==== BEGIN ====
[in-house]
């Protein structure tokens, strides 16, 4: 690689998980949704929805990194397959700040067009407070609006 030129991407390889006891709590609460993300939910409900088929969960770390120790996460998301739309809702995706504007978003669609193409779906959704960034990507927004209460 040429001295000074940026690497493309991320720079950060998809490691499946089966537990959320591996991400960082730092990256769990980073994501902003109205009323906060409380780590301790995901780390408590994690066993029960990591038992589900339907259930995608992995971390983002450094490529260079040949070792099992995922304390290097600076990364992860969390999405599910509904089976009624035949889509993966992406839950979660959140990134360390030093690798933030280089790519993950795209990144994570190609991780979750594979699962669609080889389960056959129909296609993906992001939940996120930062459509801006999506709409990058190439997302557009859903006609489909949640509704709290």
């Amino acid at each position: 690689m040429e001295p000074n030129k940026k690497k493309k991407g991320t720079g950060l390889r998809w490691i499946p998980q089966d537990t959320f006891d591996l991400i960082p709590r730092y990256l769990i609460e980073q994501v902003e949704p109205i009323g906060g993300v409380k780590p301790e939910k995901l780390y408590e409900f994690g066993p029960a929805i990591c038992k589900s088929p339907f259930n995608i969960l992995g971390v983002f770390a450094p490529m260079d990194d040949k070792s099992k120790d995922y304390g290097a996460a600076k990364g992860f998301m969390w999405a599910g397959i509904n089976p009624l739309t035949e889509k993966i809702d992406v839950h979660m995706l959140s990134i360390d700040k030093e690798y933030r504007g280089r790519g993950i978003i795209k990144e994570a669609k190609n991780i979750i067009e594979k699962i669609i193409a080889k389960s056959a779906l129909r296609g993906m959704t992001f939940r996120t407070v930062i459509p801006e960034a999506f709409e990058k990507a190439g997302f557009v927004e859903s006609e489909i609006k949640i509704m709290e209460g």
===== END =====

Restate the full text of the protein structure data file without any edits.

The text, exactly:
[in-house]
């Protein structure tokens, strides 16, 4: 690689998980949704929805990194397959700040067009407070609006 030129991407390889006891709590609460993300939910409900088929969960770390120790996460998301739309809702995706504007978003669609193409779906959704960034990507927004209460 040429001295000074940026690497493309991320720079950060998809490691499946089966537990959320591996991400960082730092990256769990980073994501902003109205009323906060409380780590301790995901780390408590994690066993029960990591038992589900339907259930995608992995971390983002450094490529260079040949070792099992995922304390290097600076990364992860969390999405599910509904089976009624035949889509993966992406839950979660959140990134360390030093690798933030280089790519993950795209990144994570190609991780979750594979699962669609080889389960056959129909296609993906992001939940996120930062459509801006999506709409990058190439997302557009859903006609489909949640509704709290």
């Amino acid at each position: 690689m040429e001295p000074n030129k940026k690497k493309k991407g991320t720079g950060l390889r998809w490691i499946p998980q089966d537990t959320f006891d591996l991400i960082p709590r730092y990256l769990i609460e980073q994501v902003e949704p109205i009323g906060g993300v409380k780590p301790e939910k995901l780390y408590e409900f994690g066993p029960a929805i990591c038992k589900s088929p339907f259930n995608i969960l992995g971390v983002f770390a450094p490529m260079d990194d040949k070792s099992k120790d995922y304390g290097a996460a600076k990364g992860f998301m969390w999405a599910g397959i509904n089976p009624l739309t035949e889509k993966i809702d992406v839950h979660m995706l959140s990134i360390d700040k030093e690798y933030r504007g280089r790519g993950i978003i795209k990144e994570a669609k190609n991780i979750i067009e594979k699962i669609i193409a080889k389960s056959a779906l129909r296609g993906m959704t992001f939940r996120t407070v930062i459509p801006e960034a999506f709409e990058k990507a190439g997302f557009v927004e859903s006609e489909i609006k949640i509704m709290e209460g």